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The memory of the Earth today
Located on the edge of the Massif Central, North-West of Lyon within direct view of the Alps, the Beaujolais region has a complex and varied geological heritage. The diversity of its soil and its landscapes springs from the convergence of a great number of phenomena and geological structures. This geology has greatly influenced the inhabitants' way of life.
Its story, dating back several hundreds of millions of years, culminates in what you see here today, in the activities of Man, in the history, heritage, culture and life of the region.
A large part of the region's identity, its past and its future, springs from the rocks that shape the landscape: golden, red, green, grey or black rocks and stones, which have been put to remarkably good use in traditional architecture. The geological resources and water resources determine what use is made of each type of soil; these natural resources have driven the region's industry and craft from time immemorial to the present day. With granite, shale, limestone and clay under its vineyards, siliceous volcanic rocks under the pastures and forests, and fertile alluvium feeding the cultivated plains, it's clear that life in the Beaujolais region is well and truly rooted in the earth.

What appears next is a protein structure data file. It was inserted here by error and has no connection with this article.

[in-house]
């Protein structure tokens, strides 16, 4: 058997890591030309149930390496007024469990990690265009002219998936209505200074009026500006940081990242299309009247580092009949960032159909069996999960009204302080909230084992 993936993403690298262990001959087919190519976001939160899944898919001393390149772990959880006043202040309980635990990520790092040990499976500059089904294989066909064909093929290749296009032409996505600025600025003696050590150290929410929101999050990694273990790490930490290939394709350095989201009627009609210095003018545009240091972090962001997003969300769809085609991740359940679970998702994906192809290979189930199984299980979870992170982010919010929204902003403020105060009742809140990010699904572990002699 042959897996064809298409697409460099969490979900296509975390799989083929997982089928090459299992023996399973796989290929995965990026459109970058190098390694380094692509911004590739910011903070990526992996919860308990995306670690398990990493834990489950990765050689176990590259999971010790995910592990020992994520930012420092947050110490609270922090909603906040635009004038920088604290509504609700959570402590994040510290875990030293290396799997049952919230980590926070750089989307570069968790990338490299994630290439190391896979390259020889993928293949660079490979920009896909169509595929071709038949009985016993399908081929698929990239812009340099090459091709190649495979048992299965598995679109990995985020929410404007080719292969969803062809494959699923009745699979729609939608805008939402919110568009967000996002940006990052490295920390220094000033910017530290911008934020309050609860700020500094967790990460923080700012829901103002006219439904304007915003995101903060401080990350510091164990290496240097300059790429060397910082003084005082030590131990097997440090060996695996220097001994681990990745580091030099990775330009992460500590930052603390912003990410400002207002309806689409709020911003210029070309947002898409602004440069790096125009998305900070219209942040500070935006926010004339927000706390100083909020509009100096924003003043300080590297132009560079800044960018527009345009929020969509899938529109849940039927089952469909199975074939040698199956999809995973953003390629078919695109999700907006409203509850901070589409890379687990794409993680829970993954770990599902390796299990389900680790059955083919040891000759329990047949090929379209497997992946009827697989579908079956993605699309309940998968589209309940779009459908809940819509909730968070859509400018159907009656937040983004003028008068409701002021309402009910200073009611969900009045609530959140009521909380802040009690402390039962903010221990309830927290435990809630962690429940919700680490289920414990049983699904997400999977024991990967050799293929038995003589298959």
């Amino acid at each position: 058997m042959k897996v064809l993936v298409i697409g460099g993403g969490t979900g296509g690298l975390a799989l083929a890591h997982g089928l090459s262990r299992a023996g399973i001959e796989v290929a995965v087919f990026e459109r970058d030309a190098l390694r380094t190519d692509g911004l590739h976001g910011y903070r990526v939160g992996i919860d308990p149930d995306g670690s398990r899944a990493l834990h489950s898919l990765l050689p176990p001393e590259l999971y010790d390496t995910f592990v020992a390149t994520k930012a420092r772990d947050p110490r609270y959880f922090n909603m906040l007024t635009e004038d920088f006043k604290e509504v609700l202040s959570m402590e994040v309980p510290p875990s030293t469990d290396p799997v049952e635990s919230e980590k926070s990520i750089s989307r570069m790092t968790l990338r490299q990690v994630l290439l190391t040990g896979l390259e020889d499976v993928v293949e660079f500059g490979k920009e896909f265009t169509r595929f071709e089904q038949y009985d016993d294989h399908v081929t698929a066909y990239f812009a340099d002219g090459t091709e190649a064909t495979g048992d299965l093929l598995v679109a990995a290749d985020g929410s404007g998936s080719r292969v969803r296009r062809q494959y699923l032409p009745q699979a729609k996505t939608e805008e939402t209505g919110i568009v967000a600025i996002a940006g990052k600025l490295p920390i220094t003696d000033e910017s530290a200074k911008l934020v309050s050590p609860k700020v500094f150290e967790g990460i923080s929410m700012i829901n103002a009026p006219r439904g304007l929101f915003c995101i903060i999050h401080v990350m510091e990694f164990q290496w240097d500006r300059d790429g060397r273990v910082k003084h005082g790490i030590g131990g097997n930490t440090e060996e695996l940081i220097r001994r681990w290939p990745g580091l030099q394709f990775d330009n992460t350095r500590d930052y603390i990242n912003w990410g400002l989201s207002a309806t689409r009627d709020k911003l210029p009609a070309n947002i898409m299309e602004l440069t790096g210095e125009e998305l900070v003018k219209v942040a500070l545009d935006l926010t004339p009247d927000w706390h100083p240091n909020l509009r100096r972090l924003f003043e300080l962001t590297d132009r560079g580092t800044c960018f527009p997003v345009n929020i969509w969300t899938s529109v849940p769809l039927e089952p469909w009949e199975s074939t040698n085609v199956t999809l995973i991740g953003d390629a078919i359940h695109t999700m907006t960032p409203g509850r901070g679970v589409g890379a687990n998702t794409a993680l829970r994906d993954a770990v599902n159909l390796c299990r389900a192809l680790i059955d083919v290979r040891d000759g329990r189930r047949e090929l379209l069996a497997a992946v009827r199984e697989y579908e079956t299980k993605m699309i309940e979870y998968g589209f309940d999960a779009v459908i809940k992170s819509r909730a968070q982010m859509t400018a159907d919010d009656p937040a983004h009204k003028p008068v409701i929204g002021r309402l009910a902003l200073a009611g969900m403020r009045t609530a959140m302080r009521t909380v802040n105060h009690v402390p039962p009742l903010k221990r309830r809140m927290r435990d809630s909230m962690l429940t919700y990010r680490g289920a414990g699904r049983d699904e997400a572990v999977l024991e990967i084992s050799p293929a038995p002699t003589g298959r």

- Presentation of the Aspiring Geopark Beaujolais (UK)
- Encart Beaujolais labellisé UNESCO Global Geopark (A5 portrait FR)
- Encart Beaujolais labellisé UNESCO Global Geopark (A5 paysage FR/UK)
- Aspiring Geopark Beaujolais progress sidebar December 2017 (portrait format) (FR)
- Aspiring Geopark Beaujolais progress sidebar December 2017 (landscape format) (FR)
A new way of development
The 'Syndicat Mixte du Beaujolais', a joint association, took on the Geopark-UNESCO project at the turn of the year in 2012.
A Geopark is a geographical area with outstanding geological heritage of scientific, aesthetic and educational value. A Geopark project is about much more than geology.
It also encompasses past and present social practices, the traditional skillsets that shape our land, and the cultural, social and economic context. Additionally, the project puts into play a whole array of other elements related to the region's heritage or sites of archeaological, ecological, historical and cultural value. A Geopark is thus a truly broad territorial endeavour.
The benefits of a Geopark for the Beaujolais region:
- Implementation of a unifying and innovative project that opens up new avenues of development;
- Promotion and conservation of geological diversity;
- Showcasing the region's geoheritage for the public.
Famous throughout the world for its wines and vineyards, the Beaujolais is also a region shaped by man, who has reaped the benefits of the soil's diversity. Its past is literally written in stone: in the golden, red, white, grey or black rocks and stones that have visibly been put to good use in local construction. This remarkable geology has given rise to great diversity, not only in the landscapes and heritage, but also in terms of human activity, in the culture and traditions that form the identity of the Beaujolais region.